A risk which a company will not insure.
The liability which a merchant or a manufacturer may incur as a result of some defect in the product sold or manufactured.
Product-Completed Operations Insurance
Coverage designed to protect against the liability for injury, loss, or damage which a merchant or a manufacturer may incur as the result of some defect in the product sold or manufactured.
Probable Maximum Loss (PML)
The anticipated maximum property fire loss that could result, given the normal functioning of protective features (firewalls, sprinklers, and a responsive fire department, among others), as opposed to maximum foreseeable loss which is a similar valuation, but on a worst-case basis with respect to the functioning of the protective features. Underwriting decisions would typically be influenced by PML evaluations, and the amount of reinsurance ceded on a risk would normally be predicated on the PML valuation.
Pro Rata Cancellation
Termination of a policy by the insurer, for which the return premium due the policyholder is the full proportion for the unexpired term base upon the calculation of the number of days of coverage provided to the premium charge per day. In other words, the pro rata refund is not a “short-rate” return.
Prize Indemnification Insurance
A specialty insurance designed to provide coverage or indemnification for large prize giveaways, based on the odds faced by the insured.
The insurance policy providing the first layer of coverage that will respond first to any loss exceeding the deductible.
The amount of money an insurance company charges to provide coverage.
The building or section of a building, insured or containing the insured property. Depending on policy conditions, it may also include an adjacent area. Premises liability insurance- Insurance protection for the liability exposure that develops from the normal ownership, maintenance, and use of a premises and from the conduct of the risk’s business operations, not including products or completed operations liability which is treated separately.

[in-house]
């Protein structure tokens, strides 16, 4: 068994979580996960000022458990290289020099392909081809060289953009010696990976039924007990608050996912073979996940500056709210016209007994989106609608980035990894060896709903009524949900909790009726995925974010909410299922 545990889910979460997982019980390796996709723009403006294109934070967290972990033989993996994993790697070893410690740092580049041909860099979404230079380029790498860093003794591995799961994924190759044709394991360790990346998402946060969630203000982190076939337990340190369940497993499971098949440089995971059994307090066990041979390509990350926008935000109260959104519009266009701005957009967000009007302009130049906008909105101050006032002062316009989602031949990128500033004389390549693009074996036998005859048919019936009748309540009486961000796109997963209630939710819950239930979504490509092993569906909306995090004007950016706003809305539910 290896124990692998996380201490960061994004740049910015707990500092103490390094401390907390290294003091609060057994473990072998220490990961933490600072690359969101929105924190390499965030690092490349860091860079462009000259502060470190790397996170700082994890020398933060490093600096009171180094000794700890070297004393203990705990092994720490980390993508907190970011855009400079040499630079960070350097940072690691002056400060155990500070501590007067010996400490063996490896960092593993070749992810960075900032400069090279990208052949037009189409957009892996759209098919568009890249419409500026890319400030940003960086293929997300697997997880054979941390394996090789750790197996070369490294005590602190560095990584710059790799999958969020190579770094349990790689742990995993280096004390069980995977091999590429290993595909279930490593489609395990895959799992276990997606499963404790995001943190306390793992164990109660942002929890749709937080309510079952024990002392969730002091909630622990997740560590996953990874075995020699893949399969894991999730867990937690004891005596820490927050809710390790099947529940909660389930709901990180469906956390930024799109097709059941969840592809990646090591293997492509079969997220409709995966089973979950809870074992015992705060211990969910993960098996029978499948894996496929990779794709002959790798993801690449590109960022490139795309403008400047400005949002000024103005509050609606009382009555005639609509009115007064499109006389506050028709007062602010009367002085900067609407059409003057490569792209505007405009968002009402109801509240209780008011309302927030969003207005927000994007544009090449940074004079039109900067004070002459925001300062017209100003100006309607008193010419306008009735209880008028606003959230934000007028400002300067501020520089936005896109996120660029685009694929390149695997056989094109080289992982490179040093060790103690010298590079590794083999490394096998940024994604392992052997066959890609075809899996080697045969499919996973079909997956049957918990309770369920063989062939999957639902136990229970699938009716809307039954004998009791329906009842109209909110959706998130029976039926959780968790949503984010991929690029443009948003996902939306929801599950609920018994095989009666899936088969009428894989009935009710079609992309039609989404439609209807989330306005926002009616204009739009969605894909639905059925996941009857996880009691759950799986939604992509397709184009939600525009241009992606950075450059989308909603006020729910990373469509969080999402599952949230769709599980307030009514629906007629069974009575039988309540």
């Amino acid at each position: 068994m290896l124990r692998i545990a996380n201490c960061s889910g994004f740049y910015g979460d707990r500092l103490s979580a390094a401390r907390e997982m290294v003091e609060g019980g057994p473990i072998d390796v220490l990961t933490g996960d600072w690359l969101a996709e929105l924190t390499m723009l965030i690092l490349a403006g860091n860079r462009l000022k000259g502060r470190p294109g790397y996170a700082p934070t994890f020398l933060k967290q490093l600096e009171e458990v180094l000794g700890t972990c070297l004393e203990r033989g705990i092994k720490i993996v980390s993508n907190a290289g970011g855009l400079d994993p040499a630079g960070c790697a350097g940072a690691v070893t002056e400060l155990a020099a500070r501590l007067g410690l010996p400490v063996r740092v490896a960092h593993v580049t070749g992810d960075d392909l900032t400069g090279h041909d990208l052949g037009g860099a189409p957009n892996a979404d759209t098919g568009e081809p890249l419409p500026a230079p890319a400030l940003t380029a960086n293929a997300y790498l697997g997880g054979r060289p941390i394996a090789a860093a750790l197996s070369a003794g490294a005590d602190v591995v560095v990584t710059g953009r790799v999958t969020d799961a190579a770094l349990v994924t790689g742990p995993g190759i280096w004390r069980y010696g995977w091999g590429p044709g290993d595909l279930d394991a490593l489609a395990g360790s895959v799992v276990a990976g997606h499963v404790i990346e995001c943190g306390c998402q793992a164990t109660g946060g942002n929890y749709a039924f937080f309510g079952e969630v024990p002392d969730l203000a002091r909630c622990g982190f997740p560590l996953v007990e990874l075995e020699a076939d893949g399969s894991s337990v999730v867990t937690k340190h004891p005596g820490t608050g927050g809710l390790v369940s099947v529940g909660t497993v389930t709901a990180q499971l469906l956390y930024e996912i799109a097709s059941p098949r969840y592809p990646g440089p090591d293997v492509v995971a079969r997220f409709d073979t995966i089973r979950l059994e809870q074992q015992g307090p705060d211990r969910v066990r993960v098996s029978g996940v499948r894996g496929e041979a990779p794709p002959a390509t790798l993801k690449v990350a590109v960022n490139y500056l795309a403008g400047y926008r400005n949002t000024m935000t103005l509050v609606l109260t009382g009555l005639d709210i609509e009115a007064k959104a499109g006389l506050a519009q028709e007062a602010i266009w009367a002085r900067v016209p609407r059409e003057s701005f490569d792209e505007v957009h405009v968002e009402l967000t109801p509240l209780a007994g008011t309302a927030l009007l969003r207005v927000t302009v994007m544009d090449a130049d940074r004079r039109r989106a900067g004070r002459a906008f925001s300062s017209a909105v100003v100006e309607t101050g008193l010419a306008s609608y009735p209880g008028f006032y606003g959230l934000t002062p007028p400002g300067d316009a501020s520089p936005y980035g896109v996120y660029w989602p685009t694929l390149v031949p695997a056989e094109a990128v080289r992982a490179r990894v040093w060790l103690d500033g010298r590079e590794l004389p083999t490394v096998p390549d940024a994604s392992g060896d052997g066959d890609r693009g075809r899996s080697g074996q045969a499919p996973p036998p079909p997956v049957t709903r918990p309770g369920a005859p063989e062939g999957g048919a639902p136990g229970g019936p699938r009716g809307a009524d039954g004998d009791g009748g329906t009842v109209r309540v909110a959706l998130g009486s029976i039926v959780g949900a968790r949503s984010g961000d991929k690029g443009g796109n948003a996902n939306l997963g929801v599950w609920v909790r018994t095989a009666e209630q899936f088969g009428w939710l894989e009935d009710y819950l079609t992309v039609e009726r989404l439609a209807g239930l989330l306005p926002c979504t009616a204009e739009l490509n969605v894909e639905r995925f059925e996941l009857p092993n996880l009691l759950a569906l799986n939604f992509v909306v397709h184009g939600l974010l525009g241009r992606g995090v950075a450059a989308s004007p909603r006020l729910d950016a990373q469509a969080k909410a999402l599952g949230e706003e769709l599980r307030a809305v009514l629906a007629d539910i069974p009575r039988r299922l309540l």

The party to whom a policy is issued and who pays a premium to an insurer in consideration of the latter’s promise to provide insurance protection.
1) As used in property or liability insurance, physical injury to tangible property.
Personal Property Floater (PPF)
A broad form of inland marine policy issued to householders, insuring all furniture and household effects wherever they may be, on an “all-risk” basis.
Personal Injury Protection (PIP)
Also known as no-fault insurance, PIP provides insurance for medical costs, loss of earnings, additional living expenses and funeral costs for occupants of the insured automobile and pedestrians other than those insured under other policies.
Injury, other than bodily injury, resulting from false arrest, false detention, false imprisonment, malicious prosecution, wrongful eviction, wrongful entry, or the invasion of privacy of a premises. It also includes injury caused by oral or written material that slanders a person, goods, products, service, or which violates the right of privacy.
The cause of loss, for example, fire, wind, vandalism, or accident.
An examination and verification of an insured’s records for the amount of payroll for classes of employees which is used in determining the premium for certain lines of insurance, such as workers compensation. The company sends out auditors to determine the accuracy of the figures provided by the insured.
A combination of property-liability coverages of two or more separate policies in one contract with one premium. The development of package policies is a move toward economy and efficiency in giving the policyholder one document instead of several.